Plumbing is without a doubt one of society’s greatest inventions. Modern plumbing has been the catalyst for improved public cleanliness and, by extension, public health. Not to mention, it’s just plain convenient!
But even with its importance to our day-to-day lives, we’re willing to bet that plumbing history isn’t exactly a subject you put much thought into. If we asked you how long humans have been using flushing toilets, running water and sewerage systems, most of us would probably answer with only two hundred years or so.
Here’s something that may surprise you: we’ve actually had all these things for thousands of years!
For us to truly appreciate the gift of running water, we need to go back to history to discover how plumbing all began.
How it started
The first plumbing systems can actually be traced back thousands of years to the Indus Valley River Civilization.
However, the most influential ancient civilisation in plumbing history is without a doubt the Roman Empire. Their water system was the most expansive and long-lived, with parts of it, incredibly, still in use today!
Rome’s public bathing areas featured septic tanks, wells and piping systems similar to that of today. The Romans were the first ones to use advanced lead piping during 500BC to 455AD in their public bathing spaces.
Lead piping was also used by Romans in their aqueduct system, the ancient world’s most expansive water supply system. In fact, a renovated Roman aqueduct still provides water for many of modern Rome’s water features and drinking fountains!
It’s during this age that the word “Plumber” came to be: derived from the Latin word ‘plumbum’, meaning lead (as in lead pipes). The word plumber gradually came to mean a person who installs pipes. So you can thank the Romans for the word’s origin!
Development of plumbing
For the vast majority of human history, most people lived in the country and drew their water from wells.
But with the industrial revolution came a boom in city size and population. Cities had never been the cleanest places, even during the best of times – how were city planners meant to cope with the sudden population jump?
The rapid growth of cities is what provided the impetus for engineers to develop the first modern sewer systems, with many popping up in American and European cities.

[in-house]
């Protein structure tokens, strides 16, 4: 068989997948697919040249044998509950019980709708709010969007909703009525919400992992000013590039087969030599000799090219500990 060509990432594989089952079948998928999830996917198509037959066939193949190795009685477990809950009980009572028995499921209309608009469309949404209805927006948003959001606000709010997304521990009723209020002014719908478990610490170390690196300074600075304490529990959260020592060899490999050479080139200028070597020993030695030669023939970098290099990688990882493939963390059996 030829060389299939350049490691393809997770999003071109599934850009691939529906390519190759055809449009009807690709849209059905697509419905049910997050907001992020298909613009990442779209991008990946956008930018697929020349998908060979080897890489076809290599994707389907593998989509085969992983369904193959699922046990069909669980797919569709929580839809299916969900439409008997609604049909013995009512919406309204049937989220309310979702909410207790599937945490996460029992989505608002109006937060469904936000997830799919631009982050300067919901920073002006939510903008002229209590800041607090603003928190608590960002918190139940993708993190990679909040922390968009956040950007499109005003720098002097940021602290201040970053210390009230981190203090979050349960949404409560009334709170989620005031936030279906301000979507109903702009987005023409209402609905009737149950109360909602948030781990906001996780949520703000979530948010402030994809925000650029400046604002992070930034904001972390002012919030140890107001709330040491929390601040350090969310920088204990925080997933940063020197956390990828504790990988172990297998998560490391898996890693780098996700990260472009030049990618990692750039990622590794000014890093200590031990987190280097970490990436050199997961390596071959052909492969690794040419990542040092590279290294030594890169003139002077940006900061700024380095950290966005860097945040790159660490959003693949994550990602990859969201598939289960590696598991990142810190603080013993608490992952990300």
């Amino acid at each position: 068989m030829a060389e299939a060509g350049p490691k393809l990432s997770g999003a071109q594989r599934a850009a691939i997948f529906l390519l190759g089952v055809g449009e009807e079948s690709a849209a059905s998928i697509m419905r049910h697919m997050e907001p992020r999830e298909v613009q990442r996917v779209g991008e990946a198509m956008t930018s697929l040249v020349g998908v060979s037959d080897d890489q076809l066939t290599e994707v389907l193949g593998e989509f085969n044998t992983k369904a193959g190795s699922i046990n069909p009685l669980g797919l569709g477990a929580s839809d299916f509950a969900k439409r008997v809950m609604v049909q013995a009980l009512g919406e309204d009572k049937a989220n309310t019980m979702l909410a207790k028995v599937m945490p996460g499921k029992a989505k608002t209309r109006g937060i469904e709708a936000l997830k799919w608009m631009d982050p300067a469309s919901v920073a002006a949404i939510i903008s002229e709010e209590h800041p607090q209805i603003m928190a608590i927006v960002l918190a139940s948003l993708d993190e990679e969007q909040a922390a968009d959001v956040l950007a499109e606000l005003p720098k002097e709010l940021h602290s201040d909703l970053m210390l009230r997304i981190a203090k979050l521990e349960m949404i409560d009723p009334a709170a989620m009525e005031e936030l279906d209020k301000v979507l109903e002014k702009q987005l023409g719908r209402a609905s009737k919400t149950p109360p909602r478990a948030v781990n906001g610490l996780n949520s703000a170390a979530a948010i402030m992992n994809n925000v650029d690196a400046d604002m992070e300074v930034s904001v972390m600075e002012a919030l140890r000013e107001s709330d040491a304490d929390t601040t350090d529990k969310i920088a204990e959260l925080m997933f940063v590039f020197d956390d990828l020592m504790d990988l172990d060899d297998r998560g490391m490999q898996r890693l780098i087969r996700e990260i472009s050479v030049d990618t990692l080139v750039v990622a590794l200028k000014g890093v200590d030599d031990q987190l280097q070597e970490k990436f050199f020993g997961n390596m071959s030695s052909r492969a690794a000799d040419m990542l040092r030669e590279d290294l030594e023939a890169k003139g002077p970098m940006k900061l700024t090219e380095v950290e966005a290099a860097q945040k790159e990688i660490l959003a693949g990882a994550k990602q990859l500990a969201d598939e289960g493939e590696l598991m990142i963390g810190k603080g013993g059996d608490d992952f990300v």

This also drove the development of plumbing regulations and standards.
As time passed, the use of lead pipes in plumbing was phased out in response to lead poisoning. Copper pipes emerged a safe replacement for lead pipes.
And recently, plastic has taken over as the primary piping material for most residential and commercial plumbing purposes.
And of course, we can’t talk about the history of plumbing without talking about the flushing toilet! During the late 1800s, flush toilets rapidly developed, with pioneers such as Englishman Thomas Crapper (yes, you heard that right, and yes, we’ve heard all the jokes!) developing technologies and principles that are still adhered to in your home toilet.
While most of us associate Crapper’s somewhat tongue-in-cheek name with the invention of the toilet, we mustn’t neglect earlier pioneers
Recent developments in plumbing have centred on integrating technology with plumbing. For instance, the first sensor-flushing toilets were developed in Japan in 1986, where they are widespread.
Even if the pace of development has slowed down, rest assured there’s still plenty going on in the field of toilets and plumbing!
Important “firsts” in the history of plumbing
Throughout the history of plumbing, there have been a number of influential “firsts”. Here are just a handful of some of the most important:
- The first cast iron pipe was used in Siegerland, Germany in 1455. Its creation led to the first flushing water toilet (named Ajax, a slang word for toilet) in 1596
- The extravagant palaces of King Louis XIV of France necessitated the development of comprehensive piping and pumping systems to supply water to his fountains
- The first underground sewer was created in New York in 1728
- The Tremont Hotel in 1829 was also the first hotel to have running water and plumbing.
- The modern-day flushing toilet design was patented in 1775. The prototype used an S trap, a piping system still in use in modern toilets today
The plumbing profession might date back to ancient times… but your home’s plumbing shouldn’t!
The development of plumbing continues to the modern-day, where construction, design and architecture keeps on improving.
Who knows where technology is going to take plumbing in the coming decades? If your home or business’ plumbing system is looking (and acting) like it was from another century, maybe it’s time for an upgrade?
Whether that’s more efficient plumbing fixtures or improved sewerage or drainage system, there’s only one team you need to know: H2-Pro.
Providing domestic and residential customers with the peace of mind of qualified, licensed, friendly, and respectable plumbers, the H2-Pro team concentrates on fewer north-east suburbs to ensure we can provide you with rapid plumbing support (including 24-hour emergency plumbing services!)
Live in Doncaster, Warrandyte, Mitcham, or any other surrounding suburb? Call H2-Pro today! Talk to a plumber in Templestowe today and find out how your old plumbing system can be upgraded – call us now on (03) 9844 1444. Alternatively, fill in this form and we will be in touch!